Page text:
During the highest dose I did struggle with my mental health, I had days where I felt hopeless and miserable, with an awful temper. My mood would at times spiral out of control. I don't for a second believe that this was the worst thing that anyone has been through but it was a real struggle for me. There were days where it really was a struggle to speak to people and achieve anything. Add to that I was not sleeping well, it all seemed to make things worse. I experienced days where I did nothing which is unusual for me, I just felt crippled by hopelessness.
Balancing university, my internship, my freelance writing commitments as well as my blog did mean that at times I felt under such a lot of pressure that I really struggled with how I felt. I was lucky because my family and friends were incredibly supportive - you know who you are- it may sound cliché but I couldn't have done this treatment without you.
I am not saying that everyone who takes this drug will feel like this, I am just explaining what my experience of Roaccutane was like. Research suggests that if you have a history of metal illness then obviously it would be more likely that the drug would affect you in this way. Mental health is not something we always talk about, but we should. I guess one of the things that helped me through the treatment was that I knew it was just the drug that was making me feel like this, and this was not truly who I am and how I feel all of the time.
My Survival Guide:
1: STOP WASHING YOUR HAIR AS MUCH. Also make sure you invest in a good oil. I used to wash my hair everyday but during my treatment it went down to as little as twice a week, you need the oil because your hair gets so dry and it feels dead. I really like Osmo Blinding shine serum which is infused with 2 oils.
2: YOU NEED LOTS OF LIP BALM. Your lips get so dry, then even dryer and then when you think that they cannot get any dryer they split and all the skin starts peeling off. You will need at least 2/3 lip balms with you at all times, because they will get super dry. I used to use an assortment because there is no ‘best one’ because it is not going to be cured and go away- this is just to keep it at bay. Good old Vaseline works well, I also love Blistex hydrating lip cream and Blistex Daily Lip conditioner.
3: DO NOT BE SCARED OF MOISTURISING. It feels alien when you have probably come to see moisturiser as the root of all evil aka bad skin, but trust me you are going to need to use it- and LOTS of it. I wore a day cream and a night cream and my skin was still really dry. I cannot stress this enough but you really cannot over do this !! I used these from Olay: Day, Night.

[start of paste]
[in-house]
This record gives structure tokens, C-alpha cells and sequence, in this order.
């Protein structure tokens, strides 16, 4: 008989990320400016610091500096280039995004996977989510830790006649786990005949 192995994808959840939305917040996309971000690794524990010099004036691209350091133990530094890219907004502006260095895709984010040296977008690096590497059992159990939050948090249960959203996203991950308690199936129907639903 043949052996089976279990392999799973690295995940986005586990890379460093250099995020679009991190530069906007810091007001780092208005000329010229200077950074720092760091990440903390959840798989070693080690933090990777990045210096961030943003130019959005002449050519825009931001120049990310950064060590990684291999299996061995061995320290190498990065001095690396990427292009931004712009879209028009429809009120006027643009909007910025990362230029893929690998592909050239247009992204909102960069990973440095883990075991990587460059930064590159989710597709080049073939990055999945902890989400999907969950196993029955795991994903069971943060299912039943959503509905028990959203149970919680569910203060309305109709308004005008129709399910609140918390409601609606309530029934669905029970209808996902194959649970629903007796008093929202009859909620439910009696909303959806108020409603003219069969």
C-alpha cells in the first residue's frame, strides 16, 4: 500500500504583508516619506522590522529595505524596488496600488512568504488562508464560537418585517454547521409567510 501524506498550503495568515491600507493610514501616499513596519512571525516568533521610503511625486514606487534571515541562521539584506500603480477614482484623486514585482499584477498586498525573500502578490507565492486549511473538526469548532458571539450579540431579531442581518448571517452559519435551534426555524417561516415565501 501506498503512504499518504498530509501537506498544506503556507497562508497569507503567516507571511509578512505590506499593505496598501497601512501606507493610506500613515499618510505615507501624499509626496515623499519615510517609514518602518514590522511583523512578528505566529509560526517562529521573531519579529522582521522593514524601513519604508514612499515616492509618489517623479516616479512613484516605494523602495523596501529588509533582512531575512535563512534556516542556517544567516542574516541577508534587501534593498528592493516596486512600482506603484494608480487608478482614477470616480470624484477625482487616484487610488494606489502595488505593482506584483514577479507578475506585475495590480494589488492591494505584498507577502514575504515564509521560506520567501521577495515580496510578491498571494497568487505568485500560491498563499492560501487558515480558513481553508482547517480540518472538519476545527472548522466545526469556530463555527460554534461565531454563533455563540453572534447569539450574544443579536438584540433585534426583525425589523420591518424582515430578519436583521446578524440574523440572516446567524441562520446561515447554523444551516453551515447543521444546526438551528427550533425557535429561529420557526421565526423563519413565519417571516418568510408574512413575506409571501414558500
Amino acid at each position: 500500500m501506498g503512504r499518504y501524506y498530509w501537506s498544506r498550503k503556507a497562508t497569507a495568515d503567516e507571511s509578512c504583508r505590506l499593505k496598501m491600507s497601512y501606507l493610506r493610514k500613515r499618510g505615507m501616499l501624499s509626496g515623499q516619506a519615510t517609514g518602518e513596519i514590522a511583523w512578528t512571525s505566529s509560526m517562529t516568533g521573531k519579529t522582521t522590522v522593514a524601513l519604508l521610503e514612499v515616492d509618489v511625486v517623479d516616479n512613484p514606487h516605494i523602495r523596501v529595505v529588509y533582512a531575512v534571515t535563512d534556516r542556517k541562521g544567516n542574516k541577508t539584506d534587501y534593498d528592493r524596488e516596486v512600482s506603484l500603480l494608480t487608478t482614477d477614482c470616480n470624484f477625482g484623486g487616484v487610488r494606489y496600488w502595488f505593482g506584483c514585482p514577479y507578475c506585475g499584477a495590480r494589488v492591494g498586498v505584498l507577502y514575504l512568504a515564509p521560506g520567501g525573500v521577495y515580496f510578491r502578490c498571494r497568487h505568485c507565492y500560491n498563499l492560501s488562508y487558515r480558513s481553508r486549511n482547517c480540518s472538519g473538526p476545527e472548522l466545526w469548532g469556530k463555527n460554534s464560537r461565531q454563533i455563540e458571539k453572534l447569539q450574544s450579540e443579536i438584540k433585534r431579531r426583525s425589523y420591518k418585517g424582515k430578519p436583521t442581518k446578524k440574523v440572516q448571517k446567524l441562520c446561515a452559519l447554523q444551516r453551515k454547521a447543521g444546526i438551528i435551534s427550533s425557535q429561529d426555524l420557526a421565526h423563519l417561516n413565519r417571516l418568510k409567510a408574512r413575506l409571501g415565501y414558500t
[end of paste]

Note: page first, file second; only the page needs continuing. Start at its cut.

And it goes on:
4: YOU NEED SPF. When you are taking Roaccutane your skin is incredibly sensitive in the sun, so whatever you put on your skin make sure that there is an SPF in it to protect your skin. Towards the end of my treatment I didn’t really go in direct sunlight unless I was covered up because I would just burn ( fun fact in April I sat outside for 20 minutes and burnt -great). I just picked a moisturiser that had an SPF in it already.
5: NO WAXING. During a previous treatment on a strong topical cream, I had my eyebrows waxed and during the process lost all the skin under my brows, it was agony. Do not have wax treatments whilst on Roaccutane, it will end badly. However, throughout my treatment I had my brows threaded and this had no adverse effects, just a little redness but that is normal !! So you can still have great brows !! At this point I do identify as a vain person, and I'm at peace with that !!
6: YOUR SKIN NEEDS HELP. My skin got so dry that I began to get sores and red patches that would weep. I researched and talked to people and I picked up some Aloe Vera gel, which is used in things like after sun. This helps put moisture back into the skin and also helps it repair itself. This was a big help for me.
7: HYDRATE. I made sure that I drank plenty, feeling that I was proving extra moisture for my skin. There is no science here, but it made sure that I felt healthier. Try it...
8: TALK TO PEOPLE. No matter how you feel, you are taking a strong drug. I recommend taking to friends or family to make sure you know how you are feeling or if your behaviour has changed to work out how to make sure you stay okay.
So there you have it, my journey on Roaccutane, and my survival guide. This post was so long because the 6 months have been a long and at times hard time. I have written this to help anyone else who is going on Roaccutane or thinking about it. It has to be your own decision, for me it was hard but it was worth it. I can see the benefits and as long as it doesn't come back I think I will be happy.
All pictures are unedited taken from a selection that have and haven't been featured on my blog. I hope they demonstrate the journey I've been on and how my skin has changed. I thought I would feel really insecure about posting these images but actually it makes me feel so much more comfortable in my skin which was the whole point of this process.
If there was anything that I didn't cover or if you have any questions don't hesitate and I will do my best to answer them. Comment,email, or message me through Instagram I will answer...